Executive Briefings

States, Looking Just About Anywhere for Some Cash, Consider Taxing Cloud Computing

In general, revenue-starved states, facing a projected 2012 budget shortfall of $102.9 billion, are powerfully motivated to collect tax on cloud computing, a market that Forrester Research estimates to be $41 billion this year, on its way to $241 billion by 2020. So far, however, "only a handful of states currently have specific language providing guidance on the taxability" of cloud and  SaaS, says Joel Waterfield, a senior manager at Grant Thornton.

Sales and use tax boils down to nexus: where a business has a physical presence that opens it up to tax liability within that jurisdiction. But when it comes to the cloud - where services are sold to customers who may access them anywhere from servers located who-knows-where by companies that may be headquartered anyplace - determining nexus, and the liabilities that go with it, is anything but straightforward.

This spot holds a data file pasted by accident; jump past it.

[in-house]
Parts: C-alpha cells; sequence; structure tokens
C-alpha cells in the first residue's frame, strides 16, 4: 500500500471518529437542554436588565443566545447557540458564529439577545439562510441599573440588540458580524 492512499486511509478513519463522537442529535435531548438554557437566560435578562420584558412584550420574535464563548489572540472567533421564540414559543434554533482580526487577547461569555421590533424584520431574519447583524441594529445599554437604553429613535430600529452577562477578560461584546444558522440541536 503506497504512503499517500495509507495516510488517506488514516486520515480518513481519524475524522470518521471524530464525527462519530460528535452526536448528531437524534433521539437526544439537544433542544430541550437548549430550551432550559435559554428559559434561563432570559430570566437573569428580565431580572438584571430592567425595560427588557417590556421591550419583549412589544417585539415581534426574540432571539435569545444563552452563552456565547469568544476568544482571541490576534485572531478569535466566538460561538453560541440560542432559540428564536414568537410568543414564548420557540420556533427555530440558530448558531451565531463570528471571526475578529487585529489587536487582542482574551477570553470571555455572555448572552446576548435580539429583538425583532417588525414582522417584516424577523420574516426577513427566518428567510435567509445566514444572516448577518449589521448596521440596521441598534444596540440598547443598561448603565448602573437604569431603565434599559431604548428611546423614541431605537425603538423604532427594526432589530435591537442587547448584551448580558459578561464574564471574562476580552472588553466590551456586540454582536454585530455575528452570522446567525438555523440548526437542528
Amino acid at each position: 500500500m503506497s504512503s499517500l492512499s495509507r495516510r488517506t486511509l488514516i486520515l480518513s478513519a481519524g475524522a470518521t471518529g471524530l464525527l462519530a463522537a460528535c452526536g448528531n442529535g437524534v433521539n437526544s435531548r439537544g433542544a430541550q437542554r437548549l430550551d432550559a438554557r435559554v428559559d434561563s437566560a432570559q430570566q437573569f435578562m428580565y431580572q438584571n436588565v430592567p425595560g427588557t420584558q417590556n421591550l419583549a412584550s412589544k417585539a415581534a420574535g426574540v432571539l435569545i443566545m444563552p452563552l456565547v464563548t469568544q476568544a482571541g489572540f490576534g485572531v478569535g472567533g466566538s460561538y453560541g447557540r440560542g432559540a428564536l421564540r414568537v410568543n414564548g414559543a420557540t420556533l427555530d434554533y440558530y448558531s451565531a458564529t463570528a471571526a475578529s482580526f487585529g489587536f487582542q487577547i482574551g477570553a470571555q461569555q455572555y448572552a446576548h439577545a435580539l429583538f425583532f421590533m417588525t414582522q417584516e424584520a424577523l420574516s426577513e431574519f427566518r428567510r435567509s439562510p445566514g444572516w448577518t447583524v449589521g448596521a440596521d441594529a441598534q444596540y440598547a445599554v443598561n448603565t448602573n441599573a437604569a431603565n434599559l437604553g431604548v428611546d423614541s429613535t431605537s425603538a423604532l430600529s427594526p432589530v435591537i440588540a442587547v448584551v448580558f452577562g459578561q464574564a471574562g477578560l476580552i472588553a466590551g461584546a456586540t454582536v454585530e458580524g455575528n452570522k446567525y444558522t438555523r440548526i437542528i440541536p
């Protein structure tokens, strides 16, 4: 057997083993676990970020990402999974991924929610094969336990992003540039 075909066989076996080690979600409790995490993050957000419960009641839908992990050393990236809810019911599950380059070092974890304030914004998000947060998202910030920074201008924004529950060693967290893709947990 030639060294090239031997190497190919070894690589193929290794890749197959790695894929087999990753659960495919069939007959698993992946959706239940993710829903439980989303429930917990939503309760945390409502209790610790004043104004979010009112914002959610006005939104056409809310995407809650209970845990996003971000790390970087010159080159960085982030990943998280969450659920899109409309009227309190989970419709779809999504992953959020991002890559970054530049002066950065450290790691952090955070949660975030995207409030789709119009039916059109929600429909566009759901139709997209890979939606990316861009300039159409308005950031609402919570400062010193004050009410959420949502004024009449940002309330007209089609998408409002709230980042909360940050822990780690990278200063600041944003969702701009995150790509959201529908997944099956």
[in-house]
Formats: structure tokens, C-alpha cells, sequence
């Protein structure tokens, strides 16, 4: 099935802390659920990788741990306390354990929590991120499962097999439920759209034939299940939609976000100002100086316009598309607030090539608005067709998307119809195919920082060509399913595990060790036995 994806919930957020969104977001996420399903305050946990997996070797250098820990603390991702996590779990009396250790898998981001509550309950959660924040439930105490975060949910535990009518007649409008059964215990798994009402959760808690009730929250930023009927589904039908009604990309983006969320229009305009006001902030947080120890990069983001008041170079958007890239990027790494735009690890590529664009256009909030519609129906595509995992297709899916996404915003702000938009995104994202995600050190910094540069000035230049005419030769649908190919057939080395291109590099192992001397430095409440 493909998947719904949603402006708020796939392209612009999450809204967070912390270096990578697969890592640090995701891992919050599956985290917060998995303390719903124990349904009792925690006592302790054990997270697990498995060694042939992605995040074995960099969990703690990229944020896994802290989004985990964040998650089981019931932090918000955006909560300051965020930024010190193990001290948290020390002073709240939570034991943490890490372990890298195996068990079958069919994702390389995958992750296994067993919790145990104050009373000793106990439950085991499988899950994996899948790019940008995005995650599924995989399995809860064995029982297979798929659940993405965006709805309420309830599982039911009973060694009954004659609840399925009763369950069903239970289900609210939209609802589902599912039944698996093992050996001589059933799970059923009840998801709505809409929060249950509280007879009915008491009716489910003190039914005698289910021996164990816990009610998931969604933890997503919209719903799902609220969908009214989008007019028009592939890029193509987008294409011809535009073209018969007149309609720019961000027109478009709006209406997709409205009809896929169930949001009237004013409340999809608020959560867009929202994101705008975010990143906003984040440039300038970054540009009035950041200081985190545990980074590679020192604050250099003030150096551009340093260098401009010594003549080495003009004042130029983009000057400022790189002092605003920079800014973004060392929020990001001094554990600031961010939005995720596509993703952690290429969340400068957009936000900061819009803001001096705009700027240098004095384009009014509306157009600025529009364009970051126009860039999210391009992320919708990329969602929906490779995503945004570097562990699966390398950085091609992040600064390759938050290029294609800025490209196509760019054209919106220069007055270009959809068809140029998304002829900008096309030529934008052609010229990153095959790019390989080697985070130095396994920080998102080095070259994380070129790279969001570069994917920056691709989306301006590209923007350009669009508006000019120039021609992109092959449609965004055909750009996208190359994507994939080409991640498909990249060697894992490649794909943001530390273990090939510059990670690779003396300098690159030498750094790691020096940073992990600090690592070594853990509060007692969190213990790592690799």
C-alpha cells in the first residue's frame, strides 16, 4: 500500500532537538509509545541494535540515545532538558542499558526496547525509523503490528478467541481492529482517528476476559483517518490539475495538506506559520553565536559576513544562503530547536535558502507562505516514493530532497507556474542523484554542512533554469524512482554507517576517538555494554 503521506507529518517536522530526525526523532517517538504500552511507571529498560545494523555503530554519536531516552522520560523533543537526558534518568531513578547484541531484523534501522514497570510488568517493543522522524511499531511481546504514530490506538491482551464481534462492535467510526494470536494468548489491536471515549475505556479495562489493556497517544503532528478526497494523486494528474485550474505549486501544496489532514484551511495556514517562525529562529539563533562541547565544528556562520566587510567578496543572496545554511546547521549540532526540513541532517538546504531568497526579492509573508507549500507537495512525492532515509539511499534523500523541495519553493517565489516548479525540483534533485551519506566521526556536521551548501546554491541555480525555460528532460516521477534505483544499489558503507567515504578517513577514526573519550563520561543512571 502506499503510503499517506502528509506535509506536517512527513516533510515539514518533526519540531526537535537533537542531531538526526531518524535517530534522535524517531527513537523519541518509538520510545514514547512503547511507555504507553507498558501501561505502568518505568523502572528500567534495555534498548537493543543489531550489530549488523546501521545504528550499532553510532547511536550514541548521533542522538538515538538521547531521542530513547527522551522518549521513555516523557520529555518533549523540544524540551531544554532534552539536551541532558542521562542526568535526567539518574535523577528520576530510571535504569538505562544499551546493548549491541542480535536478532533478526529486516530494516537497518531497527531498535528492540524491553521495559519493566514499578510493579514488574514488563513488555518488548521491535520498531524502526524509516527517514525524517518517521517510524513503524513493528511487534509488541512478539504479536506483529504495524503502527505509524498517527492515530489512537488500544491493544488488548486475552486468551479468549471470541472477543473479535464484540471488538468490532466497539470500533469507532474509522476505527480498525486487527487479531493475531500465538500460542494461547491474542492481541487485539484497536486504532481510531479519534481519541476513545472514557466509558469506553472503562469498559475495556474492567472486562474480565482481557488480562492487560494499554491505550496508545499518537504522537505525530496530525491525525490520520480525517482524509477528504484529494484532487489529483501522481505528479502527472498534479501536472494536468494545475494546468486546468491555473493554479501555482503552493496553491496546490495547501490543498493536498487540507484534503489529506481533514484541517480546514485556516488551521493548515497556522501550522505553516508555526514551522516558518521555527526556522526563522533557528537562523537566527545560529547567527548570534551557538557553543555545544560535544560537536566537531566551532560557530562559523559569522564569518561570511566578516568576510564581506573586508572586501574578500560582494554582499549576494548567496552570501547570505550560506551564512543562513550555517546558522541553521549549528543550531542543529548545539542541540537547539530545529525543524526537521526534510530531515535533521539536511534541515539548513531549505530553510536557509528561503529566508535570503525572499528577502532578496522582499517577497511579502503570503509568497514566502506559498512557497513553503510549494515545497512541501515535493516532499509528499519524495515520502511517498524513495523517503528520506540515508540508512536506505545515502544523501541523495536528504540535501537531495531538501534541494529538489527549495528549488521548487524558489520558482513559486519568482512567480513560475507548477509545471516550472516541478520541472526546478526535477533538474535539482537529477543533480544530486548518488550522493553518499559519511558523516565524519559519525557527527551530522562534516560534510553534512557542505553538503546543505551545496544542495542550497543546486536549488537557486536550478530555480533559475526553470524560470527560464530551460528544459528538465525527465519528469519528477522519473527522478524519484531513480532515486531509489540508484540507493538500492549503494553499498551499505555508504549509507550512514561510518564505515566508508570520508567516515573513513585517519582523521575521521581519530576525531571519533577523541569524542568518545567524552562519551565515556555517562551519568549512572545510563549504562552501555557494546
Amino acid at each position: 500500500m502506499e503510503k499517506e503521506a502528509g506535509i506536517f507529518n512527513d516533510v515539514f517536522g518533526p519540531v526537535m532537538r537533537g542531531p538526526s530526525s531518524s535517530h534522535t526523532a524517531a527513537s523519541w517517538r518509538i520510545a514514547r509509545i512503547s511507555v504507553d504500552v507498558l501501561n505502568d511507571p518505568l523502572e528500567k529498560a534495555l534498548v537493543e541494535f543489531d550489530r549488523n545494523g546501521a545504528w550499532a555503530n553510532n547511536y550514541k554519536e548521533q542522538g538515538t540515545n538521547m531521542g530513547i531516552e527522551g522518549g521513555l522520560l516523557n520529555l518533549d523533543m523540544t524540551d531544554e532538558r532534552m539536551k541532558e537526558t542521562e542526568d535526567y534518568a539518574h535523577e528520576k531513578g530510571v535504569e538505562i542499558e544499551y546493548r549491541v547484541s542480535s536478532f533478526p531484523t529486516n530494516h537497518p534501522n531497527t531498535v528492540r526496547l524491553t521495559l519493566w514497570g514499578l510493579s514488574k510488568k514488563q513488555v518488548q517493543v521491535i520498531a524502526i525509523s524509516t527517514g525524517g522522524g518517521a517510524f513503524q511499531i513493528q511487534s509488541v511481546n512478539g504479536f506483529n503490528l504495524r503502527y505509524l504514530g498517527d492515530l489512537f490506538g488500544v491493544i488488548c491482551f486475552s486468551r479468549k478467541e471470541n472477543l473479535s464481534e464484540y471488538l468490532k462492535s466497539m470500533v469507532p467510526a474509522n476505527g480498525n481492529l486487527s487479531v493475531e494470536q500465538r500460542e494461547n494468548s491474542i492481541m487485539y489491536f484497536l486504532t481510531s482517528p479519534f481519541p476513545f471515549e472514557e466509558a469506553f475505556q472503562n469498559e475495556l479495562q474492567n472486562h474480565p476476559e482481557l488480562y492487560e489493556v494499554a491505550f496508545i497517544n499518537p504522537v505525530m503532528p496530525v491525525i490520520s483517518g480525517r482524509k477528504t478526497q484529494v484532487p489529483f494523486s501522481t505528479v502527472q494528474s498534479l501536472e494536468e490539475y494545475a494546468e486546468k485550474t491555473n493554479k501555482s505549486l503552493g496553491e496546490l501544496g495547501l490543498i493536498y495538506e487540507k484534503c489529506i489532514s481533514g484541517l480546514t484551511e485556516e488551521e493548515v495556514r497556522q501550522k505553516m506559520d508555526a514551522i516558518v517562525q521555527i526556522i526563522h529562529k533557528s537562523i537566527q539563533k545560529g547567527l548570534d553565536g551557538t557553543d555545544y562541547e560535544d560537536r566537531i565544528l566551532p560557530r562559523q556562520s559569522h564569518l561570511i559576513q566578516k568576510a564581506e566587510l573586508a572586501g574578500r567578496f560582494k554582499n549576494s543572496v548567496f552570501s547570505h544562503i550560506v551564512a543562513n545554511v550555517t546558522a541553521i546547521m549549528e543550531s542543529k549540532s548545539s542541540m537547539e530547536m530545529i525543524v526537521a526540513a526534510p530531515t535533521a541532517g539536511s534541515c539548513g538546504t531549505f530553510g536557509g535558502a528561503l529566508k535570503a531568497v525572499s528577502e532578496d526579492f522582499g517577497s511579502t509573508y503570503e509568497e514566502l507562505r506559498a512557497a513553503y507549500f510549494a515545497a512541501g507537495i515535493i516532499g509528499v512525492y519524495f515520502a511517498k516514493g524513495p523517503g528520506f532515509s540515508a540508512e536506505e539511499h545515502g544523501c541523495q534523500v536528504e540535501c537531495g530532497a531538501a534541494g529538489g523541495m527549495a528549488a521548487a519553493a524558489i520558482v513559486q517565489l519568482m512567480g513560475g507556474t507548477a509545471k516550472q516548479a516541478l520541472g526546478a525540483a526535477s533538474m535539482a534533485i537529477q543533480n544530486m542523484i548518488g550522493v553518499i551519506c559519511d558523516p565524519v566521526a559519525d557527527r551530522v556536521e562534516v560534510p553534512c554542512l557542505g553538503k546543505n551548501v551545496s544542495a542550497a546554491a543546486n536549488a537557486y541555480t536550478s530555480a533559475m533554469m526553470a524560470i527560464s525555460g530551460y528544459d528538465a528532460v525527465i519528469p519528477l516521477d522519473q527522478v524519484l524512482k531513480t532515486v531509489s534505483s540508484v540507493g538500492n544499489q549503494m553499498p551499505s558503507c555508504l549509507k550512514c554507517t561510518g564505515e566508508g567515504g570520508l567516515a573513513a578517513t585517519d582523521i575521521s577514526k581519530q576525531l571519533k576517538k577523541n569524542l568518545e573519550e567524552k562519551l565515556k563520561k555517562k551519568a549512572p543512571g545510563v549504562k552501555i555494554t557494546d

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In general, revenue-starved states, facing a projected 2012 budget shortfall of $102.9 billion, are powerfully motivated to collect tax on cloud computing, a market that Forrester Research estimates to be $41 billion this year, on its way to $241 billion by 2020. So far, however, "only a handful of states currently have specific language providing guidance on the taxability" of cloud and  SaaS, says Joel Waterfield, a senior manager at Grant Thornton.

Sales and use tax boils down to nexus: where a business has a physical presence that opens it up to tax liability within that jurisdiction. But when it comes to the cloud - where services are sold to customers who may access them anywhere from servers located who-knows-where by companies that may be headquartered anyplace - determining nexus, and the liabilities that go with it, is anything but straightforward.

Read Full Article